A key example: One of the final components of the Ballston Common Mall was a pedestrian bridge connecting the mall to the nearby Metro station. The bridge was frequently used by locals to access the train. At the urging of the community, the development team and county sought to upgrade the pedestrian bridge for public use and through a design competition enlisted Cleveland-based TECHNE Architects to replace the existing bridge. Now sporting an angular, geometric design, the revamped bridge is a reminder of Ballston Quarter’s central place in the fabric of the densifying neighborhood.

From an undervalued shopping center to a walkable, mixed-use destination offering sought-after restaurants, in-demand retail shops and a variety of entertainment venues, Ballston Quarter represents an Arlington that is evolving for the future. The success of the private-public partnership is expected to generate $150 million in direct tax revenues for Arlington County during the next 30 years alone. Facilitating a blended environment, the re-envisioning and renovation of Ballston Quarter has transformed the center into a vibrant space that will continue serving as the region’s community hub for the next century.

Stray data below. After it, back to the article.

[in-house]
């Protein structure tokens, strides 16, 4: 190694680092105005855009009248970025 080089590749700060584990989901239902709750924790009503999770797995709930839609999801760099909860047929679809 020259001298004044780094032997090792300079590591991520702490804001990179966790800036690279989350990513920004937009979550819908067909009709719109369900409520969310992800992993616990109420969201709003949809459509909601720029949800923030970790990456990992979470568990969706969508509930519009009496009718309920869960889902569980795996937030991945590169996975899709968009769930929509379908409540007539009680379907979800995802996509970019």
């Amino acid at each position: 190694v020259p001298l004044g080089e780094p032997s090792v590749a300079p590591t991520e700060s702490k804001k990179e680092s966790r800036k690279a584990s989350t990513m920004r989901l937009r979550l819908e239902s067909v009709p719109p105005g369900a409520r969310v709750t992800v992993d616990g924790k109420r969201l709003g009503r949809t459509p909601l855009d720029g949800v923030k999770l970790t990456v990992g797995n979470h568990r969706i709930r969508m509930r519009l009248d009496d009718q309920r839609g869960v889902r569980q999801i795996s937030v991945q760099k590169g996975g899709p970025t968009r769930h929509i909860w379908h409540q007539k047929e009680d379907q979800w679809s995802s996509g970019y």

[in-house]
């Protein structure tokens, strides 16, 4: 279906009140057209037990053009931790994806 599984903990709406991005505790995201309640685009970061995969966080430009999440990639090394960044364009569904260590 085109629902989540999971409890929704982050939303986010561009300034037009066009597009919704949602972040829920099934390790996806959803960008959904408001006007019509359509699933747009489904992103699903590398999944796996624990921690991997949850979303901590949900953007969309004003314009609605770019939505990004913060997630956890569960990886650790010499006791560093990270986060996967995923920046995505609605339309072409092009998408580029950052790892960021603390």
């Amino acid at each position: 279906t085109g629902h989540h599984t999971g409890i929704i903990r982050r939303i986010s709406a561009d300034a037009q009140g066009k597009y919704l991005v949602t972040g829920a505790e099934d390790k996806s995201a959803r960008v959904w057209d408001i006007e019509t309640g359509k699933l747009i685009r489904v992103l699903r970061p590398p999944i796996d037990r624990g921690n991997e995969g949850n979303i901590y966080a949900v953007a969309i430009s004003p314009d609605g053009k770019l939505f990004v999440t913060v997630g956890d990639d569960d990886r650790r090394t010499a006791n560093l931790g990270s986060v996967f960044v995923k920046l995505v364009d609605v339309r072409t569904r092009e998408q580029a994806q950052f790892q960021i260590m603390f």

Retrofit Team

Cooper Carry served as Architect of Record and collaborated with CRTKL, who also acted as Design Architect on the redesign of the mall. CRTKL provided full Design Architect and Architect of Record services on the project’s residential tower.

GENERAL CONTRACTOR: Clark Construction Group LLC
MEP ENGINEER: Century Engineering
LANDSCAPE ARCHITECTURE: Landscape Architecture Bureau and Mahan Rykiel Associates Inc.
LIGHTING DESIGN: KGM Architectural Lighting and The Lighting Practice


BRICK: Bowerston
METAL PANEL: Reynobond from Arconic

About the Author

David W. Kitchens, AIA Lauren Perry Ford, AIA
As principal-in-charge of Cooper Carry’s Washington, D.C., office, David W. Kitchens, AIA, has made the office an innovator in the urban design and architecture of mixed-use projects that create walkable community environments and transit. Lauren Perry Ford, AIA, LEED AP BD+C, is an associate principal with Cooper Carry. She specializes in integrating vibrant retail and entertainment uses within the context of the larger mixed-use urban environment.